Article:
Over the Archipelagoes to You by Sarah E. Ruhlen

  These are the things Walt will eat: Mondays: Box macaroni and cheese, the macaroni shaped like Pac-Man and ghosts. Tuesdays: Personal-size frozen pizza. Mel cuts a thin wedge from the pizza and arranges the pepperoni so that it looks like an eye. Wednesdays: Frozen burritos. Mel cuts a circle out of a slice of orange cheese, cuts a wedge and an eye into the circle, and lays it on the pale skin of the burrito when it is hot from the microwave. Thursdays: Canned Pac-Man pasta in spaghetti sauce. Fridays: Round fish patties with a wedge cut out for…

The Airbnb Guest by Sevde Kaldiroglu

    Mana was happy that her Airbnb listing got booked the day she put it up. His name was Alex. He hadn’t asked any questions prior to booking, even about the location or amenities. It was surprising, given the many inquisitive guests she’d had in the past at her old apartment. Perhaps she’d done a better job with the listing photos this time. The moment the booking notification popped up on her phone, she started rushing through her online meeting with her manager. There was so much to do to get the place ready. Yes, yes, she nodded to…

A History of Heartache by Patrick Strickland

  When Ma starts in on me again, she’s splashing gas station cabernet into an old, cracked coffee mug, flipping the bottle top-down and filling it to the lip. The springs from the pullout couch dig into my ass, and I can’t get comfortable. Ma grabs the remote and hits mute. A guy on the tube sobs silently, his head in his hands. He lost someone he loves, I guess, but who hasn’t? I listen to noise claw all about the trailer—dishwasher whooshing, dryer thumping, strays scraping at the back door. Nothing’s out of the ordinary, not really, but it’s…

Lobsters by Dean Jamieson

  Here’s how it happened: They were all packed tight inside a tiny apartment. Lena, Milo, August and the others, all the girls in children’s shirts and all the guys in pants four sizes too big. They drank rum and Cokes first, sipping out of mugs, spilling brown liquid on the rug, laughing it up, “ha, ha.” Milo brought coke, more baby laxative than coke, but it was pretty good anyway. Lena saw ghosts in her peripheral and talked with feeling and eloquence about absolutely nothing. She liked Milo. He had an awkward kind of grace, like he knew how…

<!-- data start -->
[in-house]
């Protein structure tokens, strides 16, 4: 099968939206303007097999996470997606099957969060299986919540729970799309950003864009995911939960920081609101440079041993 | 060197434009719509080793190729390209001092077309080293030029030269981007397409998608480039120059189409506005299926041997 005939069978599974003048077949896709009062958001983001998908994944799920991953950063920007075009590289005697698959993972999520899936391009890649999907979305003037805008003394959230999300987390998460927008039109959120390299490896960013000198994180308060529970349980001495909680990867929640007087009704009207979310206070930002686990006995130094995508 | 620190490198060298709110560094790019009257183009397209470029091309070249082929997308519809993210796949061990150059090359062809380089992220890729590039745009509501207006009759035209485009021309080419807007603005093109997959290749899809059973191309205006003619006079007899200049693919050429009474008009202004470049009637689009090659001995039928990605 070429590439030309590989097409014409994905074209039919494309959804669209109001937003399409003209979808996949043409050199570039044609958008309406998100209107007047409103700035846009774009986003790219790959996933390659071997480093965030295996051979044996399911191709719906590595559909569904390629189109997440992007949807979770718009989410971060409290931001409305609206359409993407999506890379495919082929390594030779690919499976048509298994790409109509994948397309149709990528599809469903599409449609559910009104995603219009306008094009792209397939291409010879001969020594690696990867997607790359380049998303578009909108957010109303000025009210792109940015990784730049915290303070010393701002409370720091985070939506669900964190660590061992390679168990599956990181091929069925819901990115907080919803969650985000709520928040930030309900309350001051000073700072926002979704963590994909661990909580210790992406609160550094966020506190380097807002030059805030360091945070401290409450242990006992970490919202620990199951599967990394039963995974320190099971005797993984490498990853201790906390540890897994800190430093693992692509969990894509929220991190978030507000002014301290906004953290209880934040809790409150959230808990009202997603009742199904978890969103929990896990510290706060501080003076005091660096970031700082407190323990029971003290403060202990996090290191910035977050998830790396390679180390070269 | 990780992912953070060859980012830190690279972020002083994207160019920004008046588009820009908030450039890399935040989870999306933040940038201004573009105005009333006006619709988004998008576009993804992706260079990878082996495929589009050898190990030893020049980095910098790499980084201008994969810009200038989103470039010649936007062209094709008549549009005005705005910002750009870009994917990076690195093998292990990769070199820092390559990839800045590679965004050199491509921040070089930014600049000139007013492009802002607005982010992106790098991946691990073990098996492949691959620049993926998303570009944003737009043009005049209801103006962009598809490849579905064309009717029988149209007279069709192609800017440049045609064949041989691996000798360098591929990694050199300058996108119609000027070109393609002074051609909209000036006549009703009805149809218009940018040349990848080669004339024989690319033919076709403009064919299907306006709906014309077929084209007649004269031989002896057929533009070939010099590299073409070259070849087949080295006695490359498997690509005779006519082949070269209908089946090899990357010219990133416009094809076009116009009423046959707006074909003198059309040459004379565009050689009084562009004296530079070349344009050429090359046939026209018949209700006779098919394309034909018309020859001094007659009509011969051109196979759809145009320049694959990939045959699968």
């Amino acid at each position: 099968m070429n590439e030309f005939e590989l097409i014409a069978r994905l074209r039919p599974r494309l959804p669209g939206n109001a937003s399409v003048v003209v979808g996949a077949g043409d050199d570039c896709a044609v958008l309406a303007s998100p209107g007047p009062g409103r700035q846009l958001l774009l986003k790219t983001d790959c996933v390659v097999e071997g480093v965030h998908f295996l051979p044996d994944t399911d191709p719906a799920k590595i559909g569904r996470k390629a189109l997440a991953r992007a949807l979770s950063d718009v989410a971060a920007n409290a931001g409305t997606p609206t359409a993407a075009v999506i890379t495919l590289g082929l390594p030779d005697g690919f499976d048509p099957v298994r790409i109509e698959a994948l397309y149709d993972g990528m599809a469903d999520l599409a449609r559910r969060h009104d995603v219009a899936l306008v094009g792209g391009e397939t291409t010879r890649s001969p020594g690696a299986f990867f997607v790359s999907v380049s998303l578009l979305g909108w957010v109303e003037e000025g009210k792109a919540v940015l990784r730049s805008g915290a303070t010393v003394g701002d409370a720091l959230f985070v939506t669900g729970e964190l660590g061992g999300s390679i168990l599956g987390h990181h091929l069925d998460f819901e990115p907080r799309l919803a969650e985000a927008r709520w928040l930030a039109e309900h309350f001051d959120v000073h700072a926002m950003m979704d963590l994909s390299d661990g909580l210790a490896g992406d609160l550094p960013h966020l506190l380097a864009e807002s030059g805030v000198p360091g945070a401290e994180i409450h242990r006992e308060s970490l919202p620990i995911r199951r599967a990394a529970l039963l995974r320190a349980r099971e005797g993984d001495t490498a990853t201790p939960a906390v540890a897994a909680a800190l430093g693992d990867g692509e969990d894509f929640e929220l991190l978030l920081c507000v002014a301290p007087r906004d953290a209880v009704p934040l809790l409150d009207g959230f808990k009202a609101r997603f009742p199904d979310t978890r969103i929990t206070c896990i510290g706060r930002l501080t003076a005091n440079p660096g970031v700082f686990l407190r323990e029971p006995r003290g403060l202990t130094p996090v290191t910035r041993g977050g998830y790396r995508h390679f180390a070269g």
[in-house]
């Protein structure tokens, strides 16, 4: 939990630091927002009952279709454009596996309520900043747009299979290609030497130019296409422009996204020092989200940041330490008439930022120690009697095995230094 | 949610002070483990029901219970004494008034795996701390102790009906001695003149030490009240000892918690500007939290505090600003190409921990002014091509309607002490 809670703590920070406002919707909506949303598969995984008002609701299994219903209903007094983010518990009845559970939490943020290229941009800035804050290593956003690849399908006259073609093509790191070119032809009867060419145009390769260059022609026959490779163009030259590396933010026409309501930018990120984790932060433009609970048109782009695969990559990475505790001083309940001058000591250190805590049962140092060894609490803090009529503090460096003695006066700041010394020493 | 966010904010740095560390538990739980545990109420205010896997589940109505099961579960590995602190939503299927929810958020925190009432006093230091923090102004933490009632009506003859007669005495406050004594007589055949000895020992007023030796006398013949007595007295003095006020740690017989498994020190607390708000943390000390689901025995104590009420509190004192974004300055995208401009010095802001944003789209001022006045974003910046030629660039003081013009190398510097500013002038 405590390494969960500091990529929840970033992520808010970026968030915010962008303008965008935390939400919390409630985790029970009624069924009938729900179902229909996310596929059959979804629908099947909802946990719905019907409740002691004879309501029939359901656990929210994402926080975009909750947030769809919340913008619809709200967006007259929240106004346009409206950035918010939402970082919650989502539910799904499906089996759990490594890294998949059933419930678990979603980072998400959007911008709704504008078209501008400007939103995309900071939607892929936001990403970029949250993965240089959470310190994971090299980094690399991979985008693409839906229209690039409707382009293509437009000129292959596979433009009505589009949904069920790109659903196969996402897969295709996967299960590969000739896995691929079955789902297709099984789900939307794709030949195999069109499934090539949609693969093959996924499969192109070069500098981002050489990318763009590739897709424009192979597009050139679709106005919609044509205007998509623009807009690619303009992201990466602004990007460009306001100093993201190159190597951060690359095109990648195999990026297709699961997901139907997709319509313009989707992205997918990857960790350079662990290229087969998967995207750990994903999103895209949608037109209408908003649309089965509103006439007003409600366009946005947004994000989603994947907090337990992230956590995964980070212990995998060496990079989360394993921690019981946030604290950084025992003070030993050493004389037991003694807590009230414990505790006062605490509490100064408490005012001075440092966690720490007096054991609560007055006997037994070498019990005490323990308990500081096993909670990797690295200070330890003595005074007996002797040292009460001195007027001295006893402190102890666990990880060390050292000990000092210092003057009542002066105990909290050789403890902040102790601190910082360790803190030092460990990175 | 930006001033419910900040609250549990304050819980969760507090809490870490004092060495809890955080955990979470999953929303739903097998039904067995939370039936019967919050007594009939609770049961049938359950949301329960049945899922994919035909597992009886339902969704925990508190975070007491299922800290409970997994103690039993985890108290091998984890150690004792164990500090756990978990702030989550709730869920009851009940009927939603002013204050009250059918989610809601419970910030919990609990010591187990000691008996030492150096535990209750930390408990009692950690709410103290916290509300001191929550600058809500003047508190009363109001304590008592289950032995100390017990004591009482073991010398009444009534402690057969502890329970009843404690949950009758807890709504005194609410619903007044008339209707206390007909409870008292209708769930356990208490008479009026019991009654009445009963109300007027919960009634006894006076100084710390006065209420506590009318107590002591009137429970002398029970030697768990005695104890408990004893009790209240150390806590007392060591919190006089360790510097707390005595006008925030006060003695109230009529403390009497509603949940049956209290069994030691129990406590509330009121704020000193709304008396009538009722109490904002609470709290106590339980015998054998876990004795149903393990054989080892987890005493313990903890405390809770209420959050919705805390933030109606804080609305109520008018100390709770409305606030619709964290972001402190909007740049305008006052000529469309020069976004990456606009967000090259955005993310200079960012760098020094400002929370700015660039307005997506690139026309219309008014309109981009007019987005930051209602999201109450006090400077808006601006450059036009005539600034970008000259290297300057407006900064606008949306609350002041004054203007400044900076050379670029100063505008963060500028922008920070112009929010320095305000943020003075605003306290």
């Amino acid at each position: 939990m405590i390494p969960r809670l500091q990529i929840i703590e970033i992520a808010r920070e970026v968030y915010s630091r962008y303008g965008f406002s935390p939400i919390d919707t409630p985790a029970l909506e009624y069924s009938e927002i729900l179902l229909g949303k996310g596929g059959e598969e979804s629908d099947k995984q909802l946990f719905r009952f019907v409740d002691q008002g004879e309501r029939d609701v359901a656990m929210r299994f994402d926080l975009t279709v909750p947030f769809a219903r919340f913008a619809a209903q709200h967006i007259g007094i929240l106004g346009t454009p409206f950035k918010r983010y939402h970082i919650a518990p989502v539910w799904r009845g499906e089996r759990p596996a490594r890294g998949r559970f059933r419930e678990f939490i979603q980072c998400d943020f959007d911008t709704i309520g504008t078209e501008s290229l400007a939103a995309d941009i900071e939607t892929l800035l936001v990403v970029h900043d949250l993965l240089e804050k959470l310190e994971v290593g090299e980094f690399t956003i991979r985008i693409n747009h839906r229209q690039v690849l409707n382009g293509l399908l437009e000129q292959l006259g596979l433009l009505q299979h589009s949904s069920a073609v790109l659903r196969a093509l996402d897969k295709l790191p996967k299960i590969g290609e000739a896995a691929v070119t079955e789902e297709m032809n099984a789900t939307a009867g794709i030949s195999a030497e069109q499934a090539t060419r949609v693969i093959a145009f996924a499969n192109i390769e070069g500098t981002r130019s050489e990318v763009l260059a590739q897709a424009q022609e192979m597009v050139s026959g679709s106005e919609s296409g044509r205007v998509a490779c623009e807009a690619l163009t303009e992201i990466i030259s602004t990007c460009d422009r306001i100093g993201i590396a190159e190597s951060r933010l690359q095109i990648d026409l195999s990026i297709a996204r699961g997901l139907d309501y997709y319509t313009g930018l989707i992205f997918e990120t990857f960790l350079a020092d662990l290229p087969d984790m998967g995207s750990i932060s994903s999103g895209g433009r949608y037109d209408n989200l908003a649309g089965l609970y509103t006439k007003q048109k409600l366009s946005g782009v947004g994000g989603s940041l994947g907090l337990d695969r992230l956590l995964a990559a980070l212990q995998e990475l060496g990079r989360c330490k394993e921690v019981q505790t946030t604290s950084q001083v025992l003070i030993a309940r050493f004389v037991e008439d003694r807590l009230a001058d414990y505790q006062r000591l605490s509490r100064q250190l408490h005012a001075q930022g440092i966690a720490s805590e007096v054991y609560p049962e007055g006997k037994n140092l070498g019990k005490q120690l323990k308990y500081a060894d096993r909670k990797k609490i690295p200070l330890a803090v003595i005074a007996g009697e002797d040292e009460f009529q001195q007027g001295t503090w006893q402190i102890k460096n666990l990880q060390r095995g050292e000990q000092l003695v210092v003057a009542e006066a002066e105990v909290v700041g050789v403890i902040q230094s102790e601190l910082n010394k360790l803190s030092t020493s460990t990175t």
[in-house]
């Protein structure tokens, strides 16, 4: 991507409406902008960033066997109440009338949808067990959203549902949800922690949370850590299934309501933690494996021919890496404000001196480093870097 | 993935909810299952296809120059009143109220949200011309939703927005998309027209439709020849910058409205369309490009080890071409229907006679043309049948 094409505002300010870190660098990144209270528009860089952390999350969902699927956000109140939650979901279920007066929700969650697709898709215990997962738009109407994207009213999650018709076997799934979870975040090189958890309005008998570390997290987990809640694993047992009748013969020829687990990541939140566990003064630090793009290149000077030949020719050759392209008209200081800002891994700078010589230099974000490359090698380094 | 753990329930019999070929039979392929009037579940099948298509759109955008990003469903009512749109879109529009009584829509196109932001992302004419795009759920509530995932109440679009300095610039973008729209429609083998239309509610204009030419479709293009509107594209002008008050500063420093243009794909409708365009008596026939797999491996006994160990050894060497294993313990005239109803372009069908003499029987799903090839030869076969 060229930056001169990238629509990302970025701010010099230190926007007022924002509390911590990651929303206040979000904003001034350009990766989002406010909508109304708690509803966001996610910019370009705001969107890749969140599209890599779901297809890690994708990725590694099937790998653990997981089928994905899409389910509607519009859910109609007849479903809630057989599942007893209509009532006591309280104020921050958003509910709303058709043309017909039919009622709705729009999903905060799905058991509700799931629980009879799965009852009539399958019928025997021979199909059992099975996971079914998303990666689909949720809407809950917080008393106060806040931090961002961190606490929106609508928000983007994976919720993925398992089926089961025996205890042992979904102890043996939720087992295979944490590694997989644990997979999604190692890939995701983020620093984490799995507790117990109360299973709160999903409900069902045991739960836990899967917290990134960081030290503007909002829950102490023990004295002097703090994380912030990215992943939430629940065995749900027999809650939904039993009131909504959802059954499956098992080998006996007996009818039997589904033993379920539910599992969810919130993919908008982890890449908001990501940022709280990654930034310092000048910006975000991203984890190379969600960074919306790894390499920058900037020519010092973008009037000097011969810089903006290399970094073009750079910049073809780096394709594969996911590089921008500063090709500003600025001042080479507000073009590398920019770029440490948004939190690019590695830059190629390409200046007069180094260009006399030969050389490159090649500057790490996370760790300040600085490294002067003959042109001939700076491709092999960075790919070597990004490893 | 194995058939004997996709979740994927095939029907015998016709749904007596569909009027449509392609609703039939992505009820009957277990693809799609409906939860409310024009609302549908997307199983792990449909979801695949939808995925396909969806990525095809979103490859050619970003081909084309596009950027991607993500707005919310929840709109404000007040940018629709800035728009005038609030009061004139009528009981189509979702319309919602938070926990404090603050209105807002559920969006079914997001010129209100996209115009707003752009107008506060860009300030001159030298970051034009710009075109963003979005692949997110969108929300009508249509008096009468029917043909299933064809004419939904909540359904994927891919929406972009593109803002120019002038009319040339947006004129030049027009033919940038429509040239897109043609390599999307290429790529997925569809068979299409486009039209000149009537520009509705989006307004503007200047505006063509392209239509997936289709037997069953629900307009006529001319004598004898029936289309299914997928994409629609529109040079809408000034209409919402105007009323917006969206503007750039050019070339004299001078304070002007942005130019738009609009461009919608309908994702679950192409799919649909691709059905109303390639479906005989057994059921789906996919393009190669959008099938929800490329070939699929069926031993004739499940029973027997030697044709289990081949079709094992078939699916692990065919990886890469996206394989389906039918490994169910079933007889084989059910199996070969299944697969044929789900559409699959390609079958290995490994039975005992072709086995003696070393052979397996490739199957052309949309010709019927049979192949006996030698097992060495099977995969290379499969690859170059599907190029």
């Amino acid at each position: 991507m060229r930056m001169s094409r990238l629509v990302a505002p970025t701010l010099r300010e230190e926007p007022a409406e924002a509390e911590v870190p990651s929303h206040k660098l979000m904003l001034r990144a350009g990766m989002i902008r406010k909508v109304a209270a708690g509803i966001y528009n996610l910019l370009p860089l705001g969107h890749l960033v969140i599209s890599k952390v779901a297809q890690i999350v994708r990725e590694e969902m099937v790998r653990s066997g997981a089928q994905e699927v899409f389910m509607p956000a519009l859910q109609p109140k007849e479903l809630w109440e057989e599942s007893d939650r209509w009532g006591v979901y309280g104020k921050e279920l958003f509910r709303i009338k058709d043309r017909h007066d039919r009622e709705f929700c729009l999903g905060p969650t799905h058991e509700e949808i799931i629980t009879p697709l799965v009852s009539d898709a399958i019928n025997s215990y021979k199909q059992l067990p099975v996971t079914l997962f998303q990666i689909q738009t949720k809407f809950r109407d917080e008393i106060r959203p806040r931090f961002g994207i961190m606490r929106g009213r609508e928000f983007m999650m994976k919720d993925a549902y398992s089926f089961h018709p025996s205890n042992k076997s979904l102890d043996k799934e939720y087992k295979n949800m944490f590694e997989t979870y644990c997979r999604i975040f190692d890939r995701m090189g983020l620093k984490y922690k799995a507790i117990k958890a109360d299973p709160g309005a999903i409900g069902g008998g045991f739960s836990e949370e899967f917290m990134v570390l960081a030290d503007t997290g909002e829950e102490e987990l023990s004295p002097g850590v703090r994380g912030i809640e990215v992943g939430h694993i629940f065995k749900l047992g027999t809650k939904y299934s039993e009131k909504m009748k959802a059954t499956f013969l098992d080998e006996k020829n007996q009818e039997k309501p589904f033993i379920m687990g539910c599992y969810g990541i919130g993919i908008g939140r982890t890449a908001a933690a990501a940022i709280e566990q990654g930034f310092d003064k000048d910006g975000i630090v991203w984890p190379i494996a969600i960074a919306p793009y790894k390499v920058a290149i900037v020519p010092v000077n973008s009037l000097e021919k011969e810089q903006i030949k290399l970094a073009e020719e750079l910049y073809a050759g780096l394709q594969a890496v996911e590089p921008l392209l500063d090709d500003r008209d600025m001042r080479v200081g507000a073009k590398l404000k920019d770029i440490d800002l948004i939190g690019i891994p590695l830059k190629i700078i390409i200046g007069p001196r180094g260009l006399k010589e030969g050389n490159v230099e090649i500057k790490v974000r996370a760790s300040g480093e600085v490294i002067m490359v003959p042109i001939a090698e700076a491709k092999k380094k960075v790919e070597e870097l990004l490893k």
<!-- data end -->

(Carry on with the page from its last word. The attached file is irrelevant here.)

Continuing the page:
Burnt by Alison Bullock

  by Alison Bullock   When the silver-embossed envelope arrives in the mail, Eleanor’s husband Gerald is practically giddy. It’s from the chief of thoracic surgery over at the hospital where he works as a cardiologist. An invitation to a house-warming party. “This is it,” Gerald says, rising up on his toes. “It’s happening.” The invitation isn’t personal—everyone in the department has been invited, even the nurses, but this doesn’t register with Gerald, who keeps mentioning what an honor it is. “All of the other wives are going,” he tells her. Eleanor sighs in resignation. She hates parties. People always stare…

Daughtered Out by Toni Ann Johnson

              You’re growing your first child inside; it’s a girl, and your father is visiting for Thanksgiving. He wears a chocolate-brown ascot with a white shirt under a multicolored Pucci jacket. You wonder when he began wearing ascots, and you curse under your breath because you’ve already purchased his Christmas gifts, which include an insanely-expensive silk tie you took forty minutes to select on the first Saturday of November when, on rare occasion, you weren’t working. Why didn’t he tell you he’d switched to ascots? He sits across from you and your handsome husband in downtown Boston, where you…

If You Leave Now, This Is All Going to Stop by Julia Black

By Julia Black It was a full flight to Tampa, which surprised me considering how little I wanted to go to Florida, but I suppose all flights were full in those days. Jason insisted on arriving at the airport two hours early, even though it meant waking up when the city was still dark and rang with that empty sound that always made me feel homesick before I’d even left. He still huffed audibly when we were held up in the security line by two TSA agents flirting behind the baggage x-ray. We sat at the gate for over an…

A Perfect Life by Kailash Srinivasan

By Kailash Srinivasan In Karol Bagh, New Delhi, the streets are narrow, crammed with low-rise houses, people and bicycles and the housewives prefer buffalo milk to cows’. You’re Bala, you’re twelve and your hands are soft, your school uniform is white and boring, and your handwriting is right-slanted and cursive. You live with your grandma, who perhaps hasn’t seen a penis other than her husband’s, and now, even he’s gone. The last you heard of him, he was somewhere in Thailand with his lover, a fairly young man, a practitioner of nudism. But his pension still comes to her, and…

A Certain Kind of Happiness by Adaora Raji

By Adaora Raji When sand flies with the whirlwind and lands in my eyes, I do not close my eyes because I know that if I do, they may never open again. I am not afraid when a dust devil takes a fierce swipe at my face. I am not afraid of the rattlesnakes that hide in the sand or the bandits who watch my every move from behind the mountains. I am afraid of falling, falling again and being unable to get up. I am afraid because my feet have turned sore inside my worn out sneakers. That my…

The Stash by Katie Dickson

By Katie Dickson Peter’s mother, tanned and laughing in her lime green swimsuit, twisted on the spigot outside the back door. Margo Stiles was unyielding in her cheer, or so it seemed to Peter, and he tried to be happy too. His mother let the water flow from the hose until it ran cool and Peter took a long drink; the water tasted tinny and cold. At twelve, Peter considered himself too old to run under the sprinkler, but he didn’t say so, not wanting to set alight the morning’s disappointment at the pool. Instead, Peter peered at the street…